Remember when families used to sit around and listen to the radio together because there were no televisions yet? Remember when televisions came into the home and replaced the radio? Remember when the ability to record TV enabled families to watch shows whenever they wanted? And remember when you could stream shows and movies straight to your portable device or phone?
Remember when advertisers used to buy airtime on the radio? How about when advertisers had to begin thinking visually as they created television spots? Or do you recall the first time you watched a digitally-recorded television show and were able to fast-forward through every commercial??
With every transition in media technology, the advertising industry has been forced to adapt. As more and more people use social media as their primary source for daily news and entertainment, companies have been trying to keep up by transforming their marketing strategies.
Recently released by Twitter, Vine may once again change the face of advertising. Instead of radio spots or television commercials (not to mention the sudden decline of print advertising), Vine offers users the ability to create and post 6-second GIF videos.
Todd Wasserman, of Mashable.com, shares about several companies who have already started to experiment with Twitter’s new service. Wasserman asks the question, “Will the :06 become the new :30 in the ad world?”
As a teacher of God’s Word, I already face the difficult task of encouraging people to spend time in Scripture. I wish I could say that this challenge is particularly daunting with teenagers, but I’ve come to find that adults today have just as much trouble finding the discipline to sit down and intentionally read their Bibles.
In our ever-increasing world of sound-bites, people today stop paying attention after more than a few seconds. When daily Scripture verses can be sent to their email accounts or show up on their Twitter feed, people think, “I’ve heard my sound-bite of Scripture for the day.”
The memorization of large sections of Scripture has been replaced by keeping a couple favorite verses in one’s back pocket—and they’re usually paraphrased at that! I’m afraid to see how this trend will continue on its current trajectory!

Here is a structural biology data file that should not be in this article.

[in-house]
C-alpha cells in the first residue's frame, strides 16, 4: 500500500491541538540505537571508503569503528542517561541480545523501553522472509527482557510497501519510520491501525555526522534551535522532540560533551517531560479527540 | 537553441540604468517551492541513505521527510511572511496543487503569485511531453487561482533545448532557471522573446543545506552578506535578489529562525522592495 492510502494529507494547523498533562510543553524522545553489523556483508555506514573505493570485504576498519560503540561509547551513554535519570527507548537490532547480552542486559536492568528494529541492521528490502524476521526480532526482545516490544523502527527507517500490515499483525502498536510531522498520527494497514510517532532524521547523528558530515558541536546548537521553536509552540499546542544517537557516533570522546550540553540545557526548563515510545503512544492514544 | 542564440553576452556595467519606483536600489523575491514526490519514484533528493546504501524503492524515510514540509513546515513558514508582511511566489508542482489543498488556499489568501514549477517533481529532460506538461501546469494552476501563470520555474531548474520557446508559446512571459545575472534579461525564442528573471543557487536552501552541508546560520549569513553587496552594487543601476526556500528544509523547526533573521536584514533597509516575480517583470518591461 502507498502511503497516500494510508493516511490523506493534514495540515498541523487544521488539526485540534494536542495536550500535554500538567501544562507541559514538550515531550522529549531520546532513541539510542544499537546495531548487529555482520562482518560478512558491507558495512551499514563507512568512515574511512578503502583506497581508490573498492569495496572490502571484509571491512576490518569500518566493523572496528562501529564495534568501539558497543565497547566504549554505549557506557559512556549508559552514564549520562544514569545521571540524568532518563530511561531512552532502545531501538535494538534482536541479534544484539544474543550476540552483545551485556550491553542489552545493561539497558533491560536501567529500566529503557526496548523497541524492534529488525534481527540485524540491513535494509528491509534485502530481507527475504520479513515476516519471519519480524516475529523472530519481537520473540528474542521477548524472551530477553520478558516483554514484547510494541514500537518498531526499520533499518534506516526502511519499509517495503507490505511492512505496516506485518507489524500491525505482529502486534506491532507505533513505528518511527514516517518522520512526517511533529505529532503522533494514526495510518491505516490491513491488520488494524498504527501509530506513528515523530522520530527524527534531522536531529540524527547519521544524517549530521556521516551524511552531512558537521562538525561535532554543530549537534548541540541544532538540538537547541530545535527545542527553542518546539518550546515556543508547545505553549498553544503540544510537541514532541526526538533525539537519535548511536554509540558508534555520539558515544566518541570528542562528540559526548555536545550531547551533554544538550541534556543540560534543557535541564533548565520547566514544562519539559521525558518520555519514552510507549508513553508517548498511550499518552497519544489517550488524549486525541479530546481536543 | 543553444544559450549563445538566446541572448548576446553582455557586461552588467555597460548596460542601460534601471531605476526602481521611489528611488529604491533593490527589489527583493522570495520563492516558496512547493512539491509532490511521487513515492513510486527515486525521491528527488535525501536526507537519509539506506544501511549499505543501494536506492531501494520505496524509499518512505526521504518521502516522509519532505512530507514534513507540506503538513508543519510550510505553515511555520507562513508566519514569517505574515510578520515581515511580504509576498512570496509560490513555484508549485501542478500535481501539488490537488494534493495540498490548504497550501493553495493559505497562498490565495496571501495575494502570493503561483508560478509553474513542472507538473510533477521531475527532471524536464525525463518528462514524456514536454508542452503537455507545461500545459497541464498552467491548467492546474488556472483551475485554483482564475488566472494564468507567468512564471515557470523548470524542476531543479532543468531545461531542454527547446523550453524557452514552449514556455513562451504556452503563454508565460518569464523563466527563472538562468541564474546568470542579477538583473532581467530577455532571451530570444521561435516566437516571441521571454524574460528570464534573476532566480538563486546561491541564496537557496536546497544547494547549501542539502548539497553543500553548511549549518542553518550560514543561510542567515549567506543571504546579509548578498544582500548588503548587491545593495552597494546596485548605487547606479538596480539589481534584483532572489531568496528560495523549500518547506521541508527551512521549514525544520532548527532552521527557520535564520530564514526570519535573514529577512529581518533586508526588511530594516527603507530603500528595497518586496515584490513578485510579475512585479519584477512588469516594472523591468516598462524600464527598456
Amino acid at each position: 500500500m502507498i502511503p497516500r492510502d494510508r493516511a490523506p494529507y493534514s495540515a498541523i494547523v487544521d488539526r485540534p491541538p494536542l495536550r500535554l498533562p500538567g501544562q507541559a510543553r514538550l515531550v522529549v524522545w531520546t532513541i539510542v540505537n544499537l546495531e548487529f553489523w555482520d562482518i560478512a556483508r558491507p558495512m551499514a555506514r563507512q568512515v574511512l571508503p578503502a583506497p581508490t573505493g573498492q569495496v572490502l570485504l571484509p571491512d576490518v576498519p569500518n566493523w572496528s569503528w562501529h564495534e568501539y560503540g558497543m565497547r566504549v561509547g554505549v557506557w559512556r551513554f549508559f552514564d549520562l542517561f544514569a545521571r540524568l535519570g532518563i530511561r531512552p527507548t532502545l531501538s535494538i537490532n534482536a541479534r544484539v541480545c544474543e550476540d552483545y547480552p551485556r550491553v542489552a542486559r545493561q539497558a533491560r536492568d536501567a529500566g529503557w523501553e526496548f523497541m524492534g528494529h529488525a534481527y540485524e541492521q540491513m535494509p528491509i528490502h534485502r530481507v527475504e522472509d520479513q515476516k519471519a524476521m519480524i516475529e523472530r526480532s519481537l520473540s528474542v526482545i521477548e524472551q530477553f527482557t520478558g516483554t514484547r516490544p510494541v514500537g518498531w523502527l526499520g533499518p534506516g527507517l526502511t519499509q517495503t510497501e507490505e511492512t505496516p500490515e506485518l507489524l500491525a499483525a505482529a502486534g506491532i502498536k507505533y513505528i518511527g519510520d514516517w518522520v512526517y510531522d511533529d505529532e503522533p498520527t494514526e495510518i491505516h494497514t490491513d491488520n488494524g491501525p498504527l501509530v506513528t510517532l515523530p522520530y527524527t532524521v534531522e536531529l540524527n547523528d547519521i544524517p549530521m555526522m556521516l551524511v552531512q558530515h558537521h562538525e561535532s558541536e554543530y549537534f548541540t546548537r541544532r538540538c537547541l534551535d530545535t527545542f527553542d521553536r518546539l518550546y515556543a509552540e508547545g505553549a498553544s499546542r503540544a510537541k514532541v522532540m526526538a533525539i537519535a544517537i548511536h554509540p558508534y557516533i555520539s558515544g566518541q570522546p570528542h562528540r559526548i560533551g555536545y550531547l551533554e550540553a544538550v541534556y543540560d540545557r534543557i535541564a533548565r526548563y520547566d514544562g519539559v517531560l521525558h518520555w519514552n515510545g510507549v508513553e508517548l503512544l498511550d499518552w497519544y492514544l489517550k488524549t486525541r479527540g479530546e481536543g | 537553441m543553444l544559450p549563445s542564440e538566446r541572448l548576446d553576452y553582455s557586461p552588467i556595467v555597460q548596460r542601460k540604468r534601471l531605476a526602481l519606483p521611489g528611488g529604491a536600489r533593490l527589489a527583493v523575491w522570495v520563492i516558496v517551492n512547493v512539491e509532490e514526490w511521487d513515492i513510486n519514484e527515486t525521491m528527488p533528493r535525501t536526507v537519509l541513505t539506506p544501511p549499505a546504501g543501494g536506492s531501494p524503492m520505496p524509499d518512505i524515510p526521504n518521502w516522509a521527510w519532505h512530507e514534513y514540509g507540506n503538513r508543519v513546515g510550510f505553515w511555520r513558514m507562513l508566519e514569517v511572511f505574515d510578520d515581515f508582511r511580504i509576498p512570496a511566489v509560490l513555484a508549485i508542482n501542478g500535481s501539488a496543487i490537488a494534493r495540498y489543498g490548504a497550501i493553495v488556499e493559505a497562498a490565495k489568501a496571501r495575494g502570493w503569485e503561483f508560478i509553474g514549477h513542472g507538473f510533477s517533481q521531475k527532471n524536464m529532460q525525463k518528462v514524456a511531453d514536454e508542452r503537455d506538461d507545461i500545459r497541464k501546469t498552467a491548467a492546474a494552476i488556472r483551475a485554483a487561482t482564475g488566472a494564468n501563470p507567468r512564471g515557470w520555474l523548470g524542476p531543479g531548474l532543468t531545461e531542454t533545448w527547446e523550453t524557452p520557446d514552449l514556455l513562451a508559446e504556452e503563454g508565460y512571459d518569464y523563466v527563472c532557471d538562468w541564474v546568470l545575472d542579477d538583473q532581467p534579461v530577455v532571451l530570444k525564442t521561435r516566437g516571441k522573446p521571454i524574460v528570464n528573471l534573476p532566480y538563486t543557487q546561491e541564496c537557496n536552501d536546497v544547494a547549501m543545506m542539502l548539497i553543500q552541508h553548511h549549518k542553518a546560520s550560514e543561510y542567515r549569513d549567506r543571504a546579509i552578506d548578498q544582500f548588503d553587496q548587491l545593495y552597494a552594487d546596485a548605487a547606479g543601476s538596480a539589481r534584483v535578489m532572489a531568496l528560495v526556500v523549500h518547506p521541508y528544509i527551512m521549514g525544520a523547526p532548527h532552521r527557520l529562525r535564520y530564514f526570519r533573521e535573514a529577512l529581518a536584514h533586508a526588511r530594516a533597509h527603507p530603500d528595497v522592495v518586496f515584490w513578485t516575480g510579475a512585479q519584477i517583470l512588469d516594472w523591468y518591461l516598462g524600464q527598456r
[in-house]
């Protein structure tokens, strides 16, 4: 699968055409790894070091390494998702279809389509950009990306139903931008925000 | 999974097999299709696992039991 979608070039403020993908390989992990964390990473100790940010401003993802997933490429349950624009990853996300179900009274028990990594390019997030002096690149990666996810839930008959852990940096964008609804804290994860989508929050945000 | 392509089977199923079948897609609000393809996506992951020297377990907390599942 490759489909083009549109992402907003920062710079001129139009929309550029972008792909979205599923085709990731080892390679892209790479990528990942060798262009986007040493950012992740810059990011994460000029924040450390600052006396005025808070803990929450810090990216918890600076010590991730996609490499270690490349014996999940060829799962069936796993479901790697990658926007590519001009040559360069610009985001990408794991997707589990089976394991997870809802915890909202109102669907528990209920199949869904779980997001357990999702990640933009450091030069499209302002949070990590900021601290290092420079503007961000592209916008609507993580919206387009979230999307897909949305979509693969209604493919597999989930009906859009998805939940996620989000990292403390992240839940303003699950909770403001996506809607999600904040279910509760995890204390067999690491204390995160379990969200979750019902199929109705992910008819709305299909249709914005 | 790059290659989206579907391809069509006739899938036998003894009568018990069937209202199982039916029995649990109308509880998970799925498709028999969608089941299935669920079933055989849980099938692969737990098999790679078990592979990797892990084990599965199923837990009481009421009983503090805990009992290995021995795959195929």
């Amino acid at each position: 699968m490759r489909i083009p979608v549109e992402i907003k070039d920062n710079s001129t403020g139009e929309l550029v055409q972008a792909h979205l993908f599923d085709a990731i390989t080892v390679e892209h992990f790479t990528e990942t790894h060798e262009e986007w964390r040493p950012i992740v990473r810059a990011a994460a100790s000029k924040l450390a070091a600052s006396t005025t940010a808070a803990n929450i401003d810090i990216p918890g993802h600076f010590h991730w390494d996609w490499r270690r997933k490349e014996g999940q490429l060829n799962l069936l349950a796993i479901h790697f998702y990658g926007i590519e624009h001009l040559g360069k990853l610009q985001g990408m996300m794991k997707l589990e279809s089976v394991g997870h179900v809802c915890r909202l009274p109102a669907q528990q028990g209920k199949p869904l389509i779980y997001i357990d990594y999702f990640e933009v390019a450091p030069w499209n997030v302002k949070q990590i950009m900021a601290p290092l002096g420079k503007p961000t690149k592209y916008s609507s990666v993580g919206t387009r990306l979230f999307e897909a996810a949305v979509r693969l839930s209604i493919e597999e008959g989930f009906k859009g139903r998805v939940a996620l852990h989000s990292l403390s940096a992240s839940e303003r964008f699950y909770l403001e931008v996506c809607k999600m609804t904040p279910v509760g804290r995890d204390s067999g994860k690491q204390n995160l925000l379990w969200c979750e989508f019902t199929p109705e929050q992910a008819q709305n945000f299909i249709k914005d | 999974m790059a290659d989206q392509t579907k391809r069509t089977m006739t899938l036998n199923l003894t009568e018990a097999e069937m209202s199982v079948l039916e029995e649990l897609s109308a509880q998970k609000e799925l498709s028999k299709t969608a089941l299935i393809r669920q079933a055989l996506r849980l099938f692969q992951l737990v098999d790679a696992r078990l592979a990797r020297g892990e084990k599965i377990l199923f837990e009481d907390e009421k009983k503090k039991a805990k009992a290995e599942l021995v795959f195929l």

I can picture John 3:16 going from, “For God so loved the world that he gave his one and only Son, that whoever believes in him shall not perish but have eternal life,” to “For God so loved the world…”
That changes things! When we begin to chop up Scripture we start leaving out key aspects of various passages. Sure, this would focus on God’s love, but it completely forgets about the True Vine, Jesus Christ, and the response that is necessary for those who love and follow Him.
Now, I would hope that this scenario is more hyperbolic than realistic, but we can regularly see the results of such thinking in all sorts of theological circles.
As our attention spans get smaller and smaller, I pray that our Scriptural spans will not follow. But I’m afraid that’s idealistic thinking. The question that emerges is, “If the :06 becomes the new :30 in the ad world, how does the Church respond?”
Some may say, “We need to find creative ways to communicate the gospel in :06.” These accomodationists will most likely jump all over Twitter’s new Vine service and find success in doing so. I am not against this. In fact, I wouldn’t put it past me to join those in this challenge!
However, as I seek to live intensionally, I will press on even harder to get those with whom I worship to seek intentional discipleship, to push back against the sound-bite trends of society by practicing discipline in their reading of Scripture.
Discipleship is tough. Discipline is required. But we cannot afford to lose the significance of the Christian story, simply because our attention spans have become too short to spend time reading Scripture.
Ignoring cultural trends will leave us naïve, isolated and completely irrelevant to the world. Yet on the other hand, giving in completely to those cultural trends without challenging individuals to recognize them, and to make a conscious effort to subvert them, will lead to such a watered-down gospel that we will have nothing significant to offer the world in the first place.
Even in our practices of social media, may we learn to live intensionally.